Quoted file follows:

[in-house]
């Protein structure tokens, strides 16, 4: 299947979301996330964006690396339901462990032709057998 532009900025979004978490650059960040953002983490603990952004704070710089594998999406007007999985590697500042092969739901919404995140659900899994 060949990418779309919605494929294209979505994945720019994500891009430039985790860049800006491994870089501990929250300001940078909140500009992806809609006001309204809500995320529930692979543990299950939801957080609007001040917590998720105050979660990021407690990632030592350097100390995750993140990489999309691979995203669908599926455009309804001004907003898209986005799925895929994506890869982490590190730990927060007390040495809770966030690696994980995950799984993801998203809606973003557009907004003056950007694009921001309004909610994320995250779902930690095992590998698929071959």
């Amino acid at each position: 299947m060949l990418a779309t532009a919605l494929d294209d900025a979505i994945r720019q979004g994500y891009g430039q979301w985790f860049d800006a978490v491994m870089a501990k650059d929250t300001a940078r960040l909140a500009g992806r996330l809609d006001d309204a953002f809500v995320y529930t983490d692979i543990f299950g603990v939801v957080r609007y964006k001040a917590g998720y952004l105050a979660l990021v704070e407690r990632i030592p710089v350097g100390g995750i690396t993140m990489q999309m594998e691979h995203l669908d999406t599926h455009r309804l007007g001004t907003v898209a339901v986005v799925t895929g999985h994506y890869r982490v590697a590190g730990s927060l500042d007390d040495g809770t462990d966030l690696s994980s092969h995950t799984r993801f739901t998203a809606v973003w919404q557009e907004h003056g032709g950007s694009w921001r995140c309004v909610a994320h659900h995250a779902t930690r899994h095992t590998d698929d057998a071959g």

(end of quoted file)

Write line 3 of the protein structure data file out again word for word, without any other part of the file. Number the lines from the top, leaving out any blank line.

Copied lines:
């Amino acid at each position: 299947m060949l990418a779309t532009a919605l494929d294209d900025a979505i994945r720019q979004g994500y891009g430039q979301w985790f860049d800006a978490v491994m870089a501990k650059d929250t300001a940078r960040l909140a500009g992806r996330l809609d006001d309204a953002f809500v995320y529930t983490d692979i543990f299950g603990v939801v957080r609007y964006k001040a917590g998720y952004l105050a979660l990021v704070e407690r990632i030592p710089v350097g100390g995750i690396t993140m990489q999309m594998e691979h995203l669908d999406t599926h455009r309804l007007g001004t907003v898209a339901v986005v799925t895929g999985h994506y890869r982490v590697a590190g730990s927060l500042d007390d040495g809770t462990d966030l690696s994980s092969h995950t799984r993801f739901t998203a809606v973003w919404q557009e907004h003056g032709g950007s694009w921001r995140c309004v909610a994320h659900h995250a779902t930690r899994h095992t590998d698929d057998a071959g």